Letter from the Dean
It was an office visit nearly 20 years ago, yet I remember the April 1995 day as if it were yesterday. My patient was a 50-year-old man with a strange problem: Whenever he whistled or hummed loudly, objects seemed to him to move around “like on a clock face.”
As an otolaryngologist, I was used to patients who found their symptoms perplexing. The vestibular system, my area of focus, controls balance and eye movements, and when it malfunctions strange things happen. But this man’s condition had me perplexed as well.
Over the next months some other patients reported similarly odd symptoms. One man told me he got dizzy when he sang in the shower. Another patient said she could hear the sound of her own eyes moving. Some patients assumed the problem was psychological until their psychiatrist referred them to me.
What was the culprit? My hunch was that it had something to do with the small, curved tubes in the inner ear that help us sense motion — the semicircular canals. I first tested my theory by observing these patients’ eye movements in response to loud noises — a technique used over a century ago for defining the relationship between each of the three semicircular canals and the eye movements that result from their activation. I found that a canal was indeed involved in causing this bizarre constellation of symptoms and signs: the superior semicircular canal.
When I explored further using the advanced imaging techniques of the day, I discovered the patients had tiny holes in the bone overlying this canal. The openings allowed changes in intracranial pressure or sound transmitted through the inner ear to cause motion of fluid in the superior canal and that in turn led to the symptoms and the eye movements. I labeled the openings with the word dehiscence and thus “superior canal dehiscence syndrome” entered the medical vocabulary.
I was glad to have discovered the cause and manifestations of the syndrome, but what mattered most to me, and certainly to my patients as well, was figuring out how to treat it. So I was extremely pleased that the surgical procedure I devised alleviated my patients’ symptoms — and could be used to reduce the suffering of hundreds of others.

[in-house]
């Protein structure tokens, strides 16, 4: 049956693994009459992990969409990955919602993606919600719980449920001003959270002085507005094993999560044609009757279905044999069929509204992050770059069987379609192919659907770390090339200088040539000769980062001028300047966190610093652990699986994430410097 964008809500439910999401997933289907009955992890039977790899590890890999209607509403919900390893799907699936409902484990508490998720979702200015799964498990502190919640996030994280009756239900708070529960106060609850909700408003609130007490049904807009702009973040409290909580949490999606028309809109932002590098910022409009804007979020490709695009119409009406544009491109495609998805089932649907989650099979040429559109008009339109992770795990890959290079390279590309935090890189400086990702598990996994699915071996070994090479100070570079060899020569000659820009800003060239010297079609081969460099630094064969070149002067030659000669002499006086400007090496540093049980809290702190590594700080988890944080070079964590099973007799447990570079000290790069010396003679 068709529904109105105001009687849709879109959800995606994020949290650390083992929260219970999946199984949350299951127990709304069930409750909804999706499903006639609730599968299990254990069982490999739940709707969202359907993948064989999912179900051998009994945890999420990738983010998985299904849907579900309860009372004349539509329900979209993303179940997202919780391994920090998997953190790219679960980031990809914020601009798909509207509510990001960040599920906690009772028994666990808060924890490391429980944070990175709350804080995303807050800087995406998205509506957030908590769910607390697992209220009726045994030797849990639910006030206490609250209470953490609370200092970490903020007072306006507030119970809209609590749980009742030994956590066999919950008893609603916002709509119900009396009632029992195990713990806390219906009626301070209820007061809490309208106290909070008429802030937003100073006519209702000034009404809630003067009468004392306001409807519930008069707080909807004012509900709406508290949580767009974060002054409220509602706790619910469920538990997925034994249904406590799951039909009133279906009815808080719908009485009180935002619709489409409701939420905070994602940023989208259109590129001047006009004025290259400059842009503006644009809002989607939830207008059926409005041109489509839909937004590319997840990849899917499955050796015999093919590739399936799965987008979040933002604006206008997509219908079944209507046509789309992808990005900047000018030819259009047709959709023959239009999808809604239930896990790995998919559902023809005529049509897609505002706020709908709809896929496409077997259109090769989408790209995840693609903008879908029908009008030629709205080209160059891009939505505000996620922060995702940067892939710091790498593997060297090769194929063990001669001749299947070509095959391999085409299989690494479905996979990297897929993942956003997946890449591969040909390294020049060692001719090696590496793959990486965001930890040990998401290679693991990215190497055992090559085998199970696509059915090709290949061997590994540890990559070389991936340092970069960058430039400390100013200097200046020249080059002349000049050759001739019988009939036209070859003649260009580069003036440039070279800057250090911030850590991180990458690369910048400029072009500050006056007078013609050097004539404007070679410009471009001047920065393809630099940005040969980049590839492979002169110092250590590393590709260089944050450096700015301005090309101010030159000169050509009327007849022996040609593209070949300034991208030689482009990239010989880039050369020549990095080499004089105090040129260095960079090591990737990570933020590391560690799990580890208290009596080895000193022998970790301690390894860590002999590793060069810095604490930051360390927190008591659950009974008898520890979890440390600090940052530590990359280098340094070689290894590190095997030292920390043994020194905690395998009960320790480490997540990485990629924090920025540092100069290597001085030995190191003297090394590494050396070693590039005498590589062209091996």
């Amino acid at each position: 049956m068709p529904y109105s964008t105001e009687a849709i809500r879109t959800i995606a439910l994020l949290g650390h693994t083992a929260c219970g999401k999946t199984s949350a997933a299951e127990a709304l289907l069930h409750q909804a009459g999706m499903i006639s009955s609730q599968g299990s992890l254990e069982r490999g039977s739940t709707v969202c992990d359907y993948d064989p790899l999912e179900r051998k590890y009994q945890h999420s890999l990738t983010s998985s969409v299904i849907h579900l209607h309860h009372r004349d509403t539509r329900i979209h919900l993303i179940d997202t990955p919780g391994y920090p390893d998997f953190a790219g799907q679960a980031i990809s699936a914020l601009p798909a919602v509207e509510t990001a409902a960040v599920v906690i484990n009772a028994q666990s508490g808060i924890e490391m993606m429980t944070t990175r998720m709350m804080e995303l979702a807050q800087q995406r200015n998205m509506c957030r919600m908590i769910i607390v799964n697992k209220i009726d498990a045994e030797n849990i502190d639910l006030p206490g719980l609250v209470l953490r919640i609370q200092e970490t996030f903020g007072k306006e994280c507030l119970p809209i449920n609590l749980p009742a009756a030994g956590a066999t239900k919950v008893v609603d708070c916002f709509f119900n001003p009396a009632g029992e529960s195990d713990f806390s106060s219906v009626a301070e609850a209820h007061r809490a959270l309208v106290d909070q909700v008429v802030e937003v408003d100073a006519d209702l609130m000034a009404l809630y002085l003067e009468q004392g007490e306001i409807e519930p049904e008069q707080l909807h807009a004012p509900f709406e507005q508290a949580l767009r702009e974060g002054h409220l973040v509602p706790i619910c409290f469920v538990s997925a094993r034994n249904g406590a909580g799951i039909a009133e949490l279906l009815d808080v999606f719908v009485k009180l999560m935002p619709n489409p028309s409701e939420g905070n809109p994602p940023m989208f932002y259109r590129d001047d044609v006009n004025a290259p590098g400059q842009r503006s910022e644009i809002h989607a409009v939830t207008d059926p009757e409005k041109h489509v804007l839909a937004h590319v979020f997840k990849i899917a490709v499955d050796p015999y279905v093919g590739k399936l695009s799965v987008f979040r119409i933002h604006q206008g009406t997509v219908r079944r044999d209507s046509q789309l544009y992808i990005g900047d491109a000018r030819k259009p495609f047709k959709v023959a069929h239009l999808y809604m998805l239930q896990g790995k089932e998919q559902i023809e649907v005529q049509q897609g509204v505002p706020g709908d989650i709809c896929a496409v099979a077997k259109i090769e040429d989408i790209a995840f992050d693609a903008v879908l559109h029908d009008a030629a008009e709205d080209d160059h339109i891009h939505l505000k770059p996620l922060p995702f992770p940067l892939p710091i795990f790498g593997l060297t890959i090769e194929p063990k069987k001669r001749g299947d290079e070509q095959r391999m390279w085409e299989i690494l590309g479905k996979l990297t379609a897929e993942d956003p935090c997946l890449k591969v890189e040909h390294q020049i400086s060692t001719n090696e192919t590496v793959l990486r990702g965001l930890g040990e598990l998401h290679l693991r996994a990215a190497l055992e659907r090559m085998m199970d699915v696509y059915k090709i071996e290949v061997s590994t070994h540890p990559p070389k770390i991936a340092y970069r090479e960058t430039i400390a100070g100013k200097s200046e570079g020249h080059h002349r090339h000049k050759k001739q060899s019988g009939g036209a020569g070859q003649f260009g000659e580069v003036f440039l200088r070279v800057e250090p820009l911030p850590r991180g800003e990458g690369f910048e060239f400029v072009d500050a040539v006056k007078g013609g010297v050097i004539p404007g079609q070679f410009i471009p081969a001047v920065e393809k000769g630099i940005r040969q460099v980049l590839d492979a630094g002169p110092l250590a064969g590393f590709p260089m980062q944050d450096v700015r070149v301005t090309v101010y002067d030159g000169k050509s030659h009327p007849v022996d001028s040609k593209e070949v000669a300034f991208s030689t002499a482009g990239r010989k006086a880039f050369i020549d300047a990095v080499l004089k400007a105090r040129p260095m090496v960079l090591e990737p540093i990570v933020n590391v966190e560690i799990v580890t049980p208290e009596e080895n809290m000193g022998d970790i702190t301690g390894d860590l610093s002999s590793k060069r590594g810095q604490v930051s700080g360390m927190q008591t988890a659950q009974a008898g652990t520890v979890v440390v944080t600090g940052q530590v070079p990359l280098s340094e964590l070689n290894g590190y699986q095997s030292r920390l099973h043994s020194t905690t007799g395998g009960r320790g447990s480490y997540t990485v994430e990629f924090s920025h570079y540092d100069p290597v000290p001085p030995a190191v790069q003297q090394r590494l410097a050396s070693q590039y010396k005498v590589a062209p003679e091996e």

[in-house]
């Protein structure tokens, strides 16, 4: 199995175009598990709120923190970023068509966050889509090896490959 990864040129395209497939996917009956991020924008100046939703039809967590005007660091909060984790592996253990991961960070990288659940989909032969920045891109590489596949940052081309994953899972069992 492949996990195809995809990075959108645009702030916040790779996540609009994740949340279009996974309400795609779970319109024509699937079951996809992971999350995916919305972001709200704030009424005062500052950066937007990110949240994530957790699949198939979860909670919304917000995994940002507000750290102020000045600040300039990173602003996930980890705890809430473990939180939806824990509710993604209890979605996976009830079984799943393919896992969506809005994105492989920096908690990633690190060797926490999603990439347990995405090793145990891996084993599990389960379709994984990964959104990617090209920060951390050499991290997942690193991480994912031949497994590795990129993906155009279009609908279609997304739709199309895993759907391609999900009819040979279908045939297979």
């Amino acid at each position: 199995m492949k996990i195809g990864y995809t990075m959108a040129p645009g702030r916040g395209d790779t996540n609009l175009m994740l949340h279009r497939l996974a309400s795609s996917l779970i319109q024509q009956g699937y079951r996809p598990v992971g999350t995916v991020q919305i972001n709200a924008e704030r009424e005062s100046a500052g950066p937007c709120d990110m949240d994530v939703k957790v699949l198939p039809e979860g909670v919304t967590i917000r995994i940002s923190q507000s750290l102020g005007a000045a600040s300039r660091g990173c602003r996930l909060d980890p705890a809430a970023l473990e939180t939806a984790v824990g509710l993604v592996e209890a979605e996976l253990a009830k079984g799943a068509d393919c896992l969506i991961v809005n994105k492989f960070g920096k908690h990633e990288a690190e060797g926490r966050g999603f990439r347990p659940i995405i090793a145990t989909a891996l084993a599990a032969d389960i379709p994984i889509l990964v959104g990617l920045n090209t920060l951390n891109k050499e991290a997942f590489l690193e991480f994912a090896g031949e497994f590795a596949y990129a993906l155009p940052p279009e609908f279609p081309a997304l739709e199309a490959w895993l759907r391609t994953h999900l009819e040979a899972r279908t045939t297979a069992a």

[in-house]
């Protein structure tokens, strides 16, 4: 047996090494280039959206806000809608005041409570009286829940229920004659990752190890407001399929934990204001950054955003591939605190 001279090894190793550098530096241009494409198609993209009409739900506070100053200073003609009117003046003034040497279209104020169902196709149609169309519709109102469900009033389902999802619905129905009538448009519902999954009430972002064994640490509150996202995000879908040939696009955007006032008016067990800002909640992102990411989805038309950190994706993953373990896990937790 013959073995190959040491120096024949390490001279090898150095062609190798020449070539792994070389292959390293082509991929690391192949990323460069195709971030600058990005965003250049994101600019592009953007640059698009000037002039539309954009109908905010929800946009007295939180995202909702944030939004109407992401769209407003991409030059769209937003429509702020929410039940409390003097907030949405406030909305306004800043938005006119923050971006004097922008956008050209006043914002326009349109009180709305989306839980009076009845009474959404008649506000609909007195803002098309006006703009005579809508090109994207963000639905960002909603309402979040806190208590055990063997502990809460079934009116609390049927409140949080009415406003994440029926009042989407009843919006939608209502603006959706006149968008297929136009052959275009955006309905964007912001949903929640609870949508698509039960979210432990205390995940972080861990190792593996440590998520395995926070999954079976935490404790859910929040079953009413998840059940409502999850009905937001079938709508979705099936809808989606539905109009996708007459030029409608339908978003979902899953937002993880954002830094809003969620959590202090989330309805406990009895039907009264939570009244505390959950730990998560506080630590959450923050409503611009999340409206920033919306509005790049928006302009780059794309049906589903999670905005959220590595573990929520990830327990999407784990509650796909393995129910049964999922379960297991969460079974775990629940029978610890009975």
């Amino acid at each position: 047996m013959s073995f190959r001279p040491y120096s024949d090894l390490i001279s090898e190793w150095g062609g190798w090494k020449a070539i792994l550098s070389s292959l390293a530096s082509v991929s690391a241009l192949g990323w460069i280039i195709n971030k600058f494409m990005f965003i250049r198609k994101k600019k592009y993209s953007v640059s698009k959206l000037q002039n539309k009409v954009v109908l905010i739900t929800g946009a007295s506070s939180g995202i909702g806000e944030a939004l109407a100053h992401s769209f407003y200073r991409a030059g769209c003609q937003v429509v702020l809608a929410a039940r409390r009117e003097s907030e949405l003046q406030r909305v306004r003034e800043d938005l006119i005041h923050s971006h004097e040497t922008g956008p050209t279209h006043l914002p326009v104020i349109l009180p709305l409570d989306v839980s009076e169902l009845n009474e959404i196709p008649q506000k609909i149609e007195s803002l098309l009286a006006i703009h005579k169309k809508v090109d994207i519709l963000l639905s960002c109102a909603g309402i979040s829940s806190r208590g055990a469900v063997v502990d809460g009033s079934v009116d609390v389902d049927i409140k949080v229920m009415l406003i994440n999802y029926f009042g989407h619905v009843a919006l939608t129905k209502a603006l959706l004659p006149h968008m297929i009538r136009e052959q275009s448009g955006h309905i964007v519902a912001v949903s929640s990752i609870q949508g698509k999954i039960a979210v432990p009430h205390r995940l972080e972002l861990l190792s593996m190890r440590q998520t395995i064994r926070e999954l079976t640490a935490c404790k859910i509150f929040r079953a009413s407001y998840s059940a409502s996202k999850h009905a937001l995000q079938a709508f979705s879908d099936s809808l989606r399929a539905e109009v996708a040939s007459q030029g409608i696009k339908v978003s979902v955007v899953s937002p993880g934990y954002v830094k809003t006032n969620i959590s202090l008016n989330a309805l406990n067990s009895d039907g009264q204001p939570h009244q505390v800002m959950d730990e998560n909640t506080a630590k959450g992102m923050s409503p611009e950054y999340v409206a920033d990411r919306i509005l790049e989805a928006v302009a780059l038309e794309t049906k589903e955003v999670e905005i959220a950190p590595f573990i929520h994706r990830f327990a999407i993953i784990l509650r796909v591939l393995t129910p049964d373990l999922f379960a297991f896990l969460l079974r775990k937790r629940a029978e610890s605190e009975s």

In operating rooms today, patients benefit from spectacular innovation. Perhaps the most revolutionary change during my lifetime has been a shift toward minimally invasive surgery. Instead of traditional approaches, which often require large incisions and extensive manipulation of tissues and organs, many surgeries are now accomplished through tiny entry portals. This low-impact approach to surgery usually results in less risk of infection, less pain, less damage to tissues and faster recovery. Instead of a week in the hospital for gall bladder removal, most patients can be back home the next day.
At Stanford Medicine, innovation is part of our culture, so it’s no surprise that we’re a hotbed for new techniques and technologies that improve surgery results. Among recent advances: brain surgeries that bypass easily damaged healthy tissue by using the nostril as an access route, tools for minimally invasive surgeries sized to treat children, a retraction device that protects against wound infection and a post-surgical dressing that reduces scarring.
The power of innovation in surgery continues to amaze me. It inspires me to push ahead with our initiatives to transform the science and practice of medicine for a healthier world. It fills me with gratitude for the patients who enable innovation to move forward. And it explains why I’m so proud of Stanford Medicine, where innovation flows freely.
Lloyd B. Minor, MD
Carl and Elizabeth Naumann Dean of the School of Medicine
Professor of Otolaryngology-Head & Neck Surgery